“He may be an asshole, but when he’s your asshole, that’s a very good thing.” Garet Bosiger. A wonderful book that is about the past, the present and the possibilities of the future. It’s a reality check for the global economic theories of the 21st century that look good on paper, and even make sense intellectually, but don’t really factor in the consequences on real people living in communities built on a single manufacturing industry.
As a lifelong Virginian, born in Galax and raised in Southwest Virginia, I savored every detail that author Beth Macy brought to this story. It is a portrait of a strong man, John D. Bassett III, who inherited both the privilege and the responsibility of a family owned furniture business. His analogy of being the only girl left on a deserted island with 12 men crops up several times in the book and illustrates his focus on making certain that Vaughan-Bassett was the furniture manufacturer left standing at the end of the day.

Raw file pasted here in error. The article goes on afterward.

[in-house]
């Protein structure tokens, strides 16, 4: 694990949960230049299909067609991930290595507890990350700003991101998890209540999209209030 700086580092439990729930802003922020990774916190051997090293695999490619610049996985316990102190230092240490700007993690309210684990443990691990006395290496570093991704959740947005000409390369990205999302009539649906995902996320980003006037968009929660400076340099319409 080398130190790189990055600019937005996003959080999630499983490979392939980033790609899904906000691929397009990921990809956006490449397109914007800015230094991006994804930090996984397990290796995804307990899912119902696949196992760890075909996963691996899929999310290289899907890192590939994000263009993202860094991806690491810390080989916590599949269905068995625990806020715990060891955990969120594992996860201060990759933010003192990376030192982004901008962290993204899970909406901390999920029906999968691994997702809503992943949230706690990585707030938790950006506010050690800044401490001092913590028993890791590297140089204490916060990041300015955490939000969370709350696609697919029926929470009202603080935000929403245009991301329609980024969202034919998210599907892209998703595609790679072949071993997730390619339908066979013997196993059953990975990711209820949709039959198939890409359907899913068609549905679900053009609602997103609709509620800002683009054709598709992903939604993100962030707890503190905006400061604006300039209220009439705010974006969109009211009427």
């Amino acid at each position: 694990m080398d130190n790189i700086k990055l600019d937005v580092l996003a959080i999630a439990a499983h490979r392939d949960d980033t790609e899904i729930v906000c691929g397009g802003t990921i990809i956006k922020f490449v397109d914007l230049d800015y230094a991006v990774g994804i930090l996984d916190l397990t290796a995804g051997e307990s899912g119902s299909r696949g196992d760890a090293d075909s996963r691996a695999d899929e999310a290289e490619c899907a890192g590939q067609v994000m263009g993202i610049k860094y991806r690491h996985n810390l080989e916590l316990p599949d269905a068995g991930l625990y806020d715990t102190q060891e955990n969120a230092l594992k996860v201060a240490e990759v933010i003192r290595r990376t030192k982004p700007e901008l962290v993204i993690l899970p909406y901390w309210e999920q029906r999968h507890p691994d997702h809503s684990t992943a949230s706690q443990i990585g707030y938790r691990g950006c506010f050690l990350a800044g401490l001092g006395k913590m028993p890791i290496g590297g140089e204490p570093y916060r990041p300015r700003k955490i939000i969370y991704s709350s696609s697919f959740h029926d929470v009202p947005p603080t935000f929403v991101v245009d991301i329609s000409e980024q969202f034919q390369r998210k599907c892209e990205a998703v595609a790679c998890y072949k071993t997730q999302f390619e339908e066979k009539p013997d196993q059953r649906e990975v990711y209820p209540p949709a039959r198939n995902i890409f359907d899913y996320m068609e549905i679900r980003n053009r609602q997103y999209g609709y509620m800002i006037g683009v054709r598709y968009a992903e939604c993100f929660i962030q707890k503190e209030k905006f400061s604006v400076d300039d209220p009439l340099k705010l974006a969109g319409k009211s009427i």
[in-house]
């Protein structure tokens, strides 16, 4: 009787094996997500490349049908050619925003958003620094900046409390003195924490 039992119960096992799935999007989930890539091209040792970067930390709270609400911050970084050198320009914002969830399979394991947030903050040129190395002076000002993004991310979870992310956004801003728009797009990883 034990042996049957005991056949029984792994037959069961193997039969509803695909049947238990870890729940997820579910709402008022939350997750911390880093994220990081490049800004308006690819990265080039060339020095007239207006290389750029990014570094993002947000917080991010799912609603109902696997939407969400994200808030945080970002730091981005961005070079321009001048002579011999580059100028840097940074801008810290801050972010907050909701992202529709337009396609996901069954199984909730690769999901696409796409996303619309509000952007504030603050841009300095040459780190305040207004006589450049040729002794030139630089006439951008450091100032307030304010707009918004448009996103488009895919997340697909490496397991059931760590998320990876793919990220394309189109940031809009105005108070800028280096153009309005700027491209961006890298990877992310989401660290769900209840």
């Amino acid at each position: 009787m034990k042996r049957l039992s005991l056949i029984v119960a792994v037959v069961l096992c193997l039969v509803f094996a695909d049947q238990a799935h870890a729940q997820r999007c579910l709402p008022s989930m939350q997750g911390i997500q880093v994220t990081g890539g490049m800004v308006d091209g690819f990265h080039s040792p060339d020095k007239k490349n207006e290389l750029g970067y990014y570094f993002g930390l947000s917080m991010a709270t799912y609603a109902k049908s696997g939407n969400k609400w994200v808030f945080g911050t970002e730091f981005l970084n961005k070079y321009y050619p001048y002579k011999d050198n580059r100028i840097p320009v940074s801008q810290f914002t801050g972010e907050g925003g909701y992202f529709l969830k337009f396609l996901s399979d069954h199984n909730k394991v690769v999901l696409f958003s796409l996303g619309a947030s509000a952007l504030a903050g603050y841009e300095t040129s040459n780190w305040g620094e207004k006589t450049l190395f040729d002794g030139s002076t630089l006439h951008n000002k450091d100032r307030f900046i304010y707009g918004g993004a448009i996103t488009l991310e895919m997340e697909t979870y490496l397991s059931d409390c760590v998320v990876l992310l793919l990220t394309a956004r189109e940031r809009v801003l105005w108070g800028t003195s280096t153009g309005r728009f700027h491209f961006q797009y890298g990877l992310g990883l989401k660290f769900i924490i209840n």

I can’t say enough about the skilled research and writing that went into this book. Beth Macy comes from a manufacturing community in Ohio where her mother worked in a factory making lights for airplanes. She made her home, geographically and journalistically, in Roanoke, Virginia, working for the Roanoke Times. The book grew out of a series of articles she did for the Roanoke Times on the plant closings throughout Southwest Virginia – which was once the economic engine of the Commonwealth in the early to mid 20th century. She credits the photos of freelance photographer Jared Soares for inspiring that series of articles. It was his images of Martinsville and the people living there that made Beth Macy go searching for the answers to what happened there and why.